Thursday, November 03, 2005

Bande Mataram

On October 16, 1905 — the day of Lord Curzon’s Partition of Bengal — is regarded as a turning point in British India’s history. Indian opinion has always viewed the viceroy’s act as a Machiavellian measure to ‘divide and rule’ India by tearing apart the province along communal lines, giving birth to a Muslim-majority province in the east. There was widespread protest throughout the country that the partition was politically motivated. Overnight, a new spirit of patriotism filled the air. Bonfires were made of British goods, swadeshi schools sprang up and indigenous companies began to manufacture swadeshi goods. So charged was the air that it became dangerous to appear in foreign clothing.
By day, brave young men came out on the streets to picket bazaars and enforce the boycott. At night, the streets were eerie and deserted; sometimes the flames of burning Manchester cloth could be seen glowing in the darkness. An aggressive new militancy was taking over the reins of nationalism. Even before sunrise on October 16, the day of the partition, Calcutta’s streets had begun echoing with the cries of ‘Bande Mataram’. Patriotic sentiments shot up to an all-time high. Virtual strangers stopped each other on the streets to tie rakhi, symbolising brotherhood.
By February 1906, the lean and fanatical Aurobindo Ghose had returned to Calcutta to set into motion revolutionary terrorism on Irish lines. He became the leader of the extremist group in the Congress party and was soon demanding “the absolute right of self-determination for the people of India”. Overnight, the towns and the countryside in Bengal were honeycombed with terrorist societies, the Dacca Anushilan alone boasting 500 branches. The severity of the agitation further aggravated the growing divide, drawing the Nawab of Dacca into closer cooperation with the Aligarh group of Sir Sayyid Ahmed Khan, who had sought a separate platform for Muslims as early as in 1869. Historian professor Ikram, in his book Modern Muslim India and the Birth of Pakistan (Delhi, 1950), was prophetic when he said, “The Nawab’s invitation brought the Aligarh leadership to the heart of Muslim Bengal… which marked the turning point in the history of the subcontinent.” This was the genesis of Pakistan.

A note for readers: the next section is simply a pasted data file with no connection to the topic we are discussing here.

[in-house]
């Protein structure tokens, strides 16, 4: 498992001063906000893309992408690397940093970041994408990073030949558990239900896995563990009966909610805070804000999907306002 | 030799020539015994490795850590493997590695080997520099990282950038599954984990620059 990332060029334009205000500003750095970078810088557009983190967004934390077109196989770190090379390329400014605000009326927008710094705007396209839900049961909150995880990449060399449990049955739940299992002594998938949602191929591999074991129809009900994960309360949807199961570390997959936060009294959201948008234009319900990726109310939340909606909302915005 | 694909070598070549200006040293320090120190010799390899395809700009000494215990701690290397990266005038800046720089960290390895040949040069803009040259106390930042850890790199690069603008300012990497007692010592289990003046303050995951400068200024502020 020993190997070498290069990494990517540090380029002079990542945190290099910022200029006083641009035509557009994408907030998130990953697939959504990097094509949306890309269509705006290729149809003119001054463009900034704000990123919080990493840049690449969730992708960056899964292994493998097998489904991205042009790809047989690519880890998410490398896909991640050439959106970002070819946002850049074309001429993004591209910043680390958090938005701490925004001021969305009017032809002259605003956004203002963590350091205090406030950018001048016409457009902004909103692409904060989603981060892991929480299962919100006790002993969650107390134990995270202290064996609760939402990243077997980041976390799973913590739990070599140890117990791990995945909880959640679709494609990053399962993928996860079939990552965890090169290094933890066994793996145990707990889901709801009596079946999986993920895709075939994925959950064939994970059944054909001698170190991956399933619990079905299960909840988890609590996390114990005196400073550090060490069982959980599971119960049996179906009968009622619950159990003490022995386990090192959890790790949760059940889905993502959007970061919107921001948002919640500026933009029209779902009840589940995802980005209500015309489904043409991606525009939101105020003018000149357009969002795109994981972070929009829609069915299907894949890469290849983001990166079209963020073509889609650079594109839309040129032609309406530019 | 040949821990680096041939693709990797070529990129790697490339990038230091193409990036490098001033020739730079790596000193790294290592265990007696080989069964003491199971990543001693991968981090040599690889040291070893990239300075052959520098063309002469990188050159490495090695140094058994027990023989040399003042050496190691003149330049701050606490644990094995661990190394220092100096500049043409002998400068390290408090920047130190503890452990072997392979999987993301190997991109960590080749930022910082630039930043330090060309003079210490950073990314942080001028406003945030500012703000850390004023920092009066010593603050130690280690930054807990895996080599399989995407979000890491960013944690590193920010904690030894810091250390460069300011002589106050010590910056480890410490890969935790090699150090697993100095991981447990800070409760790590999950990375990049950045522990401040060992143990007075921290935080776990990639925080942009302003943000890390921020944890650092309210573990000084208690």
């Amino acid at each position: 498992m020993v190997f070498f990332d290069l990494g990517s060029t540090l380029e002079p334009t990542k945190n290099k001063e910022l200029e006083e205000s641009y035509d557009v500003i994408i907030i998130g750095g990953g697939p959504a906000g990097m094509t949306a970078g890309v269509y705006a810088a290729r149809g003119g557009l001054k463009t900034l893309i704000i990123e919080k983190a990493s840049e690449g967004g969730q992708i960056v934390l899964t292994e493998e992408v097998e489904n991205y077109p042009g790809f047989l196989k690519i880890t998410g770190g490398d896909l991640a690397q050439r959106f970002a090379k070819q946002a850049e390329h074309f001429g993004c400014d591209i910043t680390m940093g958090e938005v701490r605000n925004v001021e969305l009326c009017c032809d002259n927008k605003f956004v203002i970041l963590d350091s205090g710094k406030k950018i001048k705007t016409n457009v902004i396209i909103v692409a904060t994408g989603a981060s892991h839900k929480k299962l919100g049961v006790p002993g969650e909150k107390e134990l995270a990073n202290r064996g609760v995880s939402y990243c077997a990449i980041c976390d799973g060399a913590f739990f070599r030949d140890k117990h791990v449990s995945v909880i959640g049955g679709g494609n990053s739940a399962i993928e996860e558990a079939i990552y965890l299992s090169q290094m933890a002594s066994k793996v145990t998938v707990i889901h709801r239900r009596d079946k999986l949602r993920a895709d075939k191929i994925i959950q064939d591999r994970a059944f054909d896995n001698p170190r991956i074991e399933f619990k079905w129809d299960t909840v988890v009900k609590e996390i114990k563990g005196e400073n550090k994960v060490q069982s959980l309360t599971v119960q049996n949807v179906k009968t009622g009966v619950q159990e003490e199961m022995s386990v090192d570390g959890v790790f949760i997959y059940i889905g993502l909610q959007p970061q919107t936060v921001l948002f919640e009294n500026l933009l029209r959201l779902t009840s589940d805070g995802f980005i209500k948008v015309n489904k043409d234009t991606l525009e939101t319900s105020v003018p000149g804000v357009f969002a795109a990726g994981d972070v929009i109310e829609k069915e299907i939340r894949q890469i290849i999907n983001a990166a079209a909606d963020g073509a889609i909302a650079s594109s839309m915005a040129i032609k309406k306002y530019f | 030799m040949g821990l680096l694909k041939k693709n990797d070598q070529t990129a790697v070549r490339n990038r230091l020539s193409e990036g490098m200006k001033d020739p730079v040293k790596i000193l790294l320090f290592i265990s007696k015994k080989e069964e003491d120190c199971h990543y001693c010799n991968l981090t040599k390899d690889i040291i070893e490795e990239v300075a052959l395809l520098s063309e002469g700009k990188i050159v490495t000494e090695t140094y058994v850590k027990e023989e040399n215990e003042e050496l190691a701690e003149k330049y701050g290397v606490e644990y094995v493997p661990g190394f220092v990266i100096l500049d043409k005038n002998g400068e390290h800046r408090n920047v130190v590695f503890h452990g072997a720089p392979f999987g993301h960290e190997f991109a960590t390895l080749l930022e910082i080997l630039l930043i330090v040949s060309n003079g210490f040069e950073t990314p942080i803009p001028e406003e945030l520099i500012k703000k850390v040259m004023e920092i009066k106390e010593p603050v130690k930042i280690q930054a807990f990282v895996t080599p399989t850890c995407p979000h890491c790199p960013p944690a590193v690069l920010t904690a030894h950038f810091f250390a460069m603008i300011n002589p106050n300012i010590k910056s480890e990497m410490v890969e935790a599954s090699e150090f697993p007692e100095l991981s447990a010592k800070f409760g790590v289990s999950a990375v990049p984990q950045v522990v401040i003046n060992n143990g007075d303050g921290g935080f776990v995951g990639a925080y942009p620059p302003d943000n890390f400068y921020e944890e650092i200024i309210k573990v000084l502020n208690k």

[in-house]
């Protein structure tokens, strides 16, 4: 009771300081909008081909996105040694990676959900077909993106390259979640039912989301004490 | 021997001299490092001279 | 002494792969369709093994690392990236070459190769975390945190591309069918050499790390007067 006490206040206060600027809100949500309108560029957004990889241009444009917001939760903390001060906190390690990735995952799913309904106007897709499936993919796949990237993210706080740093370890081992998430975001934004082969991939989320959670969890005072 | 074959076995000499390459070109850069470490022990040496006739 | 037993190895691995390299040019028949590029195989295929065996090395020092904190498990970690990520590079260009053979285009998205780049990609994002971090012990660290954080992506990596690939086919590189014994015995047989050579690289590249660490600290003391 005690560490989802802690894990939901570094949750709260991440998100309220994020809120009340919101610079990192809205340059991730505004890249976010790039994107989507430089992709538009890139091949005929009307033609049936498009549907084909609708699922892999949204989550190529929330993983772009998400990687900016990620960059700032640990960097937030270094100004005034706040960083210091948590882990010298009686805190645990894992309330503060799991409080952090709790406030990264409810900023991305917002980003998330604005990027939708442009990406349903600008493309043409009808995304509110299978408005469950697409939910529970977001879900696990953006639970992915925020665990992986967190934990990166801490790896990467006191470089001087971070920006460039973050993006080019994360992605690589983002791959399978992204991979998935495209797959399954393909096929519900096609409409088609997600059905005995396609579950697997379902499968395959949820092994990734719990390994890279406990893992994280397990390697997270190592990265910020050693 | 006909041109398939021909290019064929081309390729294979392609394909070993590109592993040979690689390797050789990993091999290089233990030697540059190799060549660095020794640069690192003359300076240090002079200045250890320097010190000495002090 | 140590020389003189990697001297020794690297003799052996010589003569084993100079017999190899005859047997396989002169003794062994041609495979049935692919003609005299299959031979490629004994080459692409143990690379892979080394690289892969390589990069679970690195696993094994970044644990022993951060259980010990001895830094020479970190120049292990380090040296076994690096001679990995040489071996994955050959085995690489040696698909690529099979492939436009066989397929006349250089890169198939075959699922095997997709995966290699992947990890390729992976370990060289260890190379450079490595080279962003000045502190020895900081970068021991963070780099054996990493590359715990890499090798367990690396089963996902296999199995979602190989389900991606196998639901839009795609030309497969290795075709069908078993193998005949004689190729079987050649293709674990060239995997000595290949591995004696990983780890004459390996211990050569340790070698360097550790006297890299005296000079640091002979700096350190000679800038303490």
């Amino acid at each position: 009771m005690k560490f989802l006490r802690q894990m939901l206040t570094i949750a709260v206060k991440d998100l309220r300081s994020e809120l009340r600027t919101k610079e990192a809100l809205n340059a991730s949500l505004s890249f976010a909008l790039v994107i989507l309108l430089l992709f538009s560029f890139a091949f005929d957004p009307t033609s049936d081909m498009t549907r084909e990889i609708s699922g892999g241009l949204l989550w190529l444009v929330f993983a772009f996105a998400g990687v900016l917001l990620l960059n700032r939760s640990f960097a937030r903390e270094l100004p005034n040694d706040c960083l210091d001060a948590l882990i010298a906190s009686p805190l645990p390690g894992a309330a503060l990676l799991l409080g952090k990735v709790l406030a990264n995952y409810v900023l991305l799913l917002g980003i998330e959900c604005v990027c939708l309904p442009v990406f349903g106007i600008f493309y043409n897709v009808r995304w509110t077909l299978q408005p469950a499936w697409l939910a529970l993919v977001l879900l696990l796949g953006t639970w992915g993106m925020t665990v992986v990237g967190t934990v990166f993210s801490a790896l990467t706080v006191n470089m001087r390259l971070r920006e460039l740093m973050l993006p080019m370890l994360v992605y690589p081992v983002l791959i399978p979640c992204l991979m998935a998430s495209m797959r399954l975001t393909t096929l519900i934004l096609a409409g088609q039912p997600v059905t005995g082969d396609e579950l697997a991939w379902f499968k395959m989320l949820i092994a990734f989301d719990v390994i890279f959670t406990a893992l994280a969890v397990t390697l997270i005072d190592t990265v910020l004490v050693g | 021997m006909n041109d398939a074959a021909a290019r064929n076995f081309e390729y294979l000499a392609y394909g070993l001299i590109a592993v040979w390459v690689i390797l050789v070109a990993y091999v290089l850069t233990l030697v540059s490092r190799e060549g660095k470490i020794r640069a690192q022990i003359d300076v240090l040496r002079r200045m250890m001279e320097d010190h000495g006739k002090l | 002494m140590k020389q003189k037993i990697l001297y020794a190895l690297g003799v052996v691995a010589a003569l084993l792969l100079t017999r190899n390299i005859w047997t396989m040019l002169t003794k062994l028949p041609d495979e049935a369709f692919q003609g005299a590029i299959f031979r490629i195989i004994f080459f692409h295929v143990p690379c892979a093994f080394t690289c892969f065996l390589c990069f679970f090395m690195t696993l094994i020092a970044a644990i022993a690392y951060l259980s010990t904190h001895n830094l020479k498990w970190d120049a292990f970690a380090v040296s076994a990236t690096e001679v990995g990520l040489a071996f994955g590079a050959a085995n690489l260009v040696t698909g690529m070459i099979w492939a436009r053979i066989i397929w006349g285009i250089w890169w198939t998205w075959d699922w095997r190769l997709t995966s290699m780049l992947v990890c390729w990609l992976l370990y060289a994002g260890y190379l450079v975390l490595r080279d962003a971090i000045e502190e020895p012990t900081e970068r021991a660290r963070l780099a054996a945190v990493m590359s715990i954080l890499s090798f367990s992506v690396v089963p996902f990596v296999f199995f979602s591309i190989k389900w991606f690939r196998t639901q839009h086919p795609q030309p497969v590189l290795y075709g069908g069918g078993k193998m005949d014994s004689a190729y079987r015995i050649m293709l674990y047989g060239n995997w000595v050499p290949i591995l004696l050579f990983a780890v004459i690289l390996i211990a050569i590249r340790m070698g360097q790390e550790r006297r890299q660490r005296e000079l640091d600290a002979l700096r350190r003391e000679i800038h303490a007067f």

Nayana Goradia » Editorial » The Big Idea » Story October 22, 2005 The writer is author of Lord Curzon: Last of the British Moghuls (OUP)

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